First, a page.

Installations which have received any public funding or "State Aid" towards the capital costs of purchasing and installing the equipment are generally not eligible for the FIT unless the grants are paid back. This restriction applies to any grants given from public funds for this installation of the equipment in question, it makes no difference if the organisation which received the grant is different to the organisation which wants to claim the FIT. For example, if an installation is sold by an organisation A to a third party B, that third party B will be unable to claim the FIT until all the state aid (e.g. grant funding) which was given to A for the installation of the equipment has been paid back. Under the Renewable Heat Incentive, the rules are stricter - you cannot receive a grant which contributes to the direct costs of an installation and then receive the Renewable Heat Incentive - paying back the grant would not change this.

Operation of the FITs and the RHI is a matter reserved to the UK Government. Therefore policy on this is led by the Department for Energy and Climate Change (DECC) and administration is handled by Ofgem, which has published a guide to the FIT. Any queries should be directed to DECC, Ofgem or your energy supplier.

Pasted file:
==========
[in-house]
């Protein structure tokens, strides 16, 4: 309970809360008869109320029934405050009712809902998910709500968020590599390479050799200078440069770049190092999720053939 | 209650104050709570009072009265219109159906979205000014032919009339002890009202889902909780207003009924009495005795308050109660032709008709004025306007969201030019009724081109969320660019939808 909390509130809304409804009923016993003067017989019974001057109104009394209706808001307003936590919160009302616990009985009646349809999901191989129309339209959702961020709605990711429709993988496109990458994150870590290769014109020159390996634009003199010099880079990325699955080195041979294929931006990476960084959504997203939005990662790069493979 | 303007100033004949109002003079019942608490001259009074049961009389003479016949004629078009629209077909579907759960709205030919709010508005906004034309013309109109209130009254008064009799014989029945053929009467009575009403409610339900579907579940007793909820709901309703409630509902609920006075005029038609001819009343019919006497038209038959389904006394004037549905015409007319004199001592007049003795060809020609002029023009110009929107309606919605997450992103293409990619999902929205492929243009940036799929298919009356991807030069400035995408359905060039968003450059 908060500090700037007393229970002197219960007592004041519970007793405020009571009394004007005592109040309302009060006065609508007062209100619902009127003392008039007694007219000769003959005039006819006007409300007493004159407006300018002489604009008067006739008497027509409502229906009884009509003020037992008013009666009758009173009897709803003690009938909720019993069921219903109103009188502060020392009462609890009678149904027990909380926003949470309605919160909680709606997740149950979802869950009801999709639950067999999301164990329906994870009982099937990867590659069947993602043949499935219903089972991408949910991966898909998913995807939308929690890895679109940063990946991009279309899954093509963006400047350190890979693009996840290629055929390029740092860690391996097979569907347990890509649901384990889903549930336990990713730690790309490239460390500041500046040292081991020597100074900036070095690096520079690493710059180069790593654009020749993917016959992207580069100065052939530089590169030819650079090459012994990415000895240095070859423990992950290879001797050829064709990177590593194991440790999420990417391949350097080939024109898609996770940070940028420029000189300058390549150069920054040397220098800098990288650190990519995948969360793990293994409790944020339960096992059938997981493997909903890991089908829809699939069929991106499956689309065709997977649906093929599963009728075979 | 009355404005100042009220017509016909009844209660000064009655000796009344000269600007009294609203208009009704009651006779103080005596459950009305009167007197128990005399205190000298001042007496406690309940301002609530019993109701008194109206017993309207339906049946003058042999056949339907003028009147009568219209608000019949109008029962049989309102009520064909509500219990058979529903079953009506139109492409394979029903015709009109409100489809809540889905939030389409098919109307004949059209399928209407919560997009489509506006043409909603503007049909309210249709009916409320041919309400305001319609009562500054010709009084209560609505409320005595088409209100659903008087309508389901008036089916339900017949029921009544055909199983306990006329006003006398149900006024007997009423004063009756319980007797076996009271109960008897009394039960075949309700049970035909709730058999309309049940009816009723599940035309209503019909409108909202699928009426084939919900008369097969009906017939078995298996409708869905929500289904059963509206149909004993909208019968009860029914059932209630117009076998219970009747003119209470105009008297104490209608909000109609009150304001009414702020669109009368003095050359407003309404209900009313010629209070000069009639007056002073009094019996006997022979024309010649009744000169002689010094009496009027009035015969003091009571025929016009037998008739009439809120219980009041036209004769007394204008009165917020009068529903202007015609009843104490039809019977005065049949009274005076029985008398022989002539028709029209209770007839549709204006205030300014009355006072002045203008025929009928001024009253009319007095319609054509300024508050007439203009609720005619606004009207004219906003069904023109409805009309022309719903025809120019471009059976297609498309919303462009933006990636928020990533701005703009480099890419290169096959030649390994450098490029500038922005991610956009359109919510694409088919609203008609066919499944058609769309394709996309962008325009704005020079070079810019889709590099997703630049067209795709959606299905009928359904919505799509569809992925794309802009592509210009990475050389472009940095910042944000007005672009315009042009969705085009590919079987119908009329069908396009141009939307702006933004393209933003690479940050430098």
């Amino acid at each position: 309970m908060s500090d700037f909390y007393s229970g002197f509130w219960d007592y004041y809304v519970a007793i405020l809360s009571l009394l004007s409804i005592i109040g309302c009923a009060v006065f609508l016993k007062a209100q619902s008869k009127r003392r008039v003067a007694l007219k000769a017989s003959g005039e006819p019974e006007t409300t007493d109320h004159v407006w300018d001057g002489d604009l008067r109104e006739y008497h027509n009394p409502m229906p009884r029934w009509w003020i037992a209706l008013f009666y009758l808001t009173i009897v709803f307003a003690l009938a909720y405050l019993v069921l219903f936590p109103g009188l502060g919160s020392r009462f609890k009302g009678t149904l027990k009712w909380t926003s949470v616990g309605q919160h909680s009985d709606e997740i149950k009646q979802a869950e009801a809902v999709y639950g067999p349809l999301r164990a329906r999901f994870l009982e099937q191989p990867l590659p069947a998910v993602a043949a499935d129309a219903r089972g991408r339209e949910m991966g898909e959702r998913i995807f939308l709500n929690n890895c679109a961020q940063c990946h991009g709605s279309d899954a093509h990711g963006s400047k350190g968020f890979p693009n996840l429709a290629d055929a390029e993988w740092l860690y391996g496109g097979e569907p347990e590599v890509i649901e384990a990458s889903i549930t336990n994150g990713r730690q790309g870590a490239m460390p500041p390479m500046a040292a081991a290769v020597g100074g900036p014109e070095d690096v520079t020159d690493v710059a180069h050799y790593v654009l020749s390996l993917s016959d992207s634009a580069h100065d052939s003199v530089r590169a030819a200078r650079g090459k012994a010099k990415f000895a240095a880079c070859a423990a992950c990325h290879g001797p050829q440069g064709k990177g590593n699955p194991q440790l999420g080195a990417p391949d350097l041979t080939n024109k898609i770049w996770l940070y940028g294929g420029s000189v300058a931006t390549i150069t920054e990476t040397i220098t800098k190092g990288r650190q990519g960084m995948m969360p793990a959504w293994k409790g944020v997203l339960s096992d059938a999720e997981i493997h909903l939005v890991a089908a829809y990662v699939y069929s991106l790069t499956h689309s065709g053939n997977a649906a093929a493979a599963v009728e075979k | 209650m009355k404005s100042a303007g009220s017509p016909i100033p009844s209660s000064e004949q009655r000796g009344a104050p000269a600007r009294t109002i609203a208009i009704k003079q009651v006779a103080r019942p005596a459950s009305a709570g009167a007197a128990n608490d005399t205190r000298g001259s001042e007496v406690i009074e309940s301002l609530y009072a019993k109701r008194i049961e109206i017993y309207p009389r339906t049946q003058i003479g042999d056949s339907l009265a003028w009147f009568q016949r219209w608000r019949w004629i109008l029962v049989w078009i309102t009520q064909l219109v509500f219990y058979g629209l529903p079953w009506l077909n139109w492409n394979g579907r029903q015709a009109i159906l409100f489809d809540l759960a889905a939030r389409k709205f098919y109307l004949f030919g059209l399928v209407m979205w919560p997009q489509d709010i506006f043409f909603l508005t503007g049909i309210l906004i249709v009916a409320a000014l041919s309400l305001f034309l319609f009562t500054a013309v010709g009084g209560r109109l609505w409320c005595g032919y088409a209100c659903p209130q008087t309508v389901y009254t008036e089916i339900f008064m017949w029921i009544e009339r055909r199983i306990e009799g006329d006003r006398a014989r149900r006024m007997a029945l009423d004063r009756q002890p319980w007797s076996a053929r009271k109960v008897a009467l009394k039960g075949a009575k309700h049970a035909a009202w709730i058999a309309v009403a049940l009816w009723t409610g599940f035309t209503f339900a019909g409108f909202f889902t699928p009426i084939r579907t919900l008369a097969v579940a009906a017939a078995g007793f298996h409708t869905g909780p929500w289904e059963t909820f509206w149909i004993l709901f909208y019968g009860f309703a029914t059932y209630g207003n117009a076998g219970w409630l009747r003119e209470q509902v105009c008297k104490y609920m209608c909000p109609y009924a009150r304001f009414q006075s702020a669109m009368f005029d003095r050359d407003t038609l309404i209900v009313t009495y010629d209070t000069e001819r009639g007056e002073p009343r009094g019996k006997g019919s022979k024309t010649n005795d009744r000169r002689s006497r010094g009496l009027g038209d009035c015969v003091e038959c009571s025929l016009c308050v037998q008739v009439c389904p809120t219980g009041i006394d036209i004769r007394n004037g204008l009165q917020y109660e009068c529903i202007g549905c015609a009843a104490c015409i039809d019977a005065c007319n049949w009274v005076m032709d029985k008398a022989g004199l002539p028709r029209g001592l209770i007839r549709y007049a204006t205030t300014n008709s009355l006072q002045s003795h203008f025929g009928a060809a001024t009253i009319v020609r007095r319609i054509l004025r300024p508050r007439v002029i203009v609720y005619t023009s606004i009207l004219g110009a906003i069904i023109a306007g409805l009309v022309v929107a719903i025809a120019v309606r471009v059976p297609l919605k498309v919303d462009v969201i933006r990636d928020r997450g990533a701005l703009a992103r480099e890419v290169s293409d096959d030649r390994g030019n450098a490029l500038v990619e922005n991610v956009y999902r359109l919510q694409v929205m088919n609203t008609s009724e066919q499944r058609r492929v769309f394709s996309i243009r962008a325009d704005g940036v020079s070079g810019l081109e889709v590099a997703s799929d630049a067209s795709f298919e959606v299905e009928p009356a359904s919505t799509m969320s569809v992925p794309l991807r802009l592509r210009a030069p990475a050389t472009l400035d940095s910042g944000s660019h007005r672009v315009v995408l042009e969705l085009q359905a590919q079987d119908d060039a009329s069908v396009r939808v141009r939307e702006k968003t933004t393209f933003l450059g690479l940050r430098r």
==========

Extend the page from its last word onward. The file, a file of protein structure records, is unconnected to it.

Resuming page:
Community Renewable Energy Toolkits

The Scottish Government's Community Renewable Energy Toolkit aims to encourage and help communities considering how they can benefit from renewable energy projects, whether led by communities themselves or through partnerships with others. It contains information, advice, details of possible funding sources and suggestions of where to go next to get help.

A related resource is the publication Delivering community benefits from wind energy development: A Toolkit from the Renewables Advisory Board set up by the UK Government (relevant to projects in Scotland as well as Northern Ireland, Wales and England) which focuses on making community benefits from commercial developer-led projects more systematic and routine. The UK Government has also published details of Bankable Models which Enable Local Community Wind Farm Ownership in 2007.

The following Scottish Local Authorities have produced their own toolkits on community benefit:

Advice and Support

The Scottish Government has established the Community and Renewable Energy Scheme (CARES) which provides free, impartial advice to communities, rural businesses and land managers, including support to access grant and loan funding, so that they can benefit from local renewable energy generation.  For information about the SG CARES visit localenergyscotland.org or Freephone 0808 808 2288.

Related Scottish Government publications

The Scottish Government commissioned SAC Consulting, part of the Scottish Agricultural College, and Community Energy Scotland ( CES) to produce an initial business case for a community and landowner Loan Fund.

The Community Empowerment e-Newsletter is available. A previous issue highlighted four inspiring examples of how communities across Scotland have become empowered, including Neilston Renaissance, Friends of the Birks Cinema, Cumbrae Community Development Company and The Bambury Centre.

The Rural Funding Opportunities Guide gives a short description of funding sources with suggested contact points for further enquiries.

The Scottish Government has issued guidance for planning authorities on the use of planning agreements in Planning Circular 1/2010: Planning Agreements.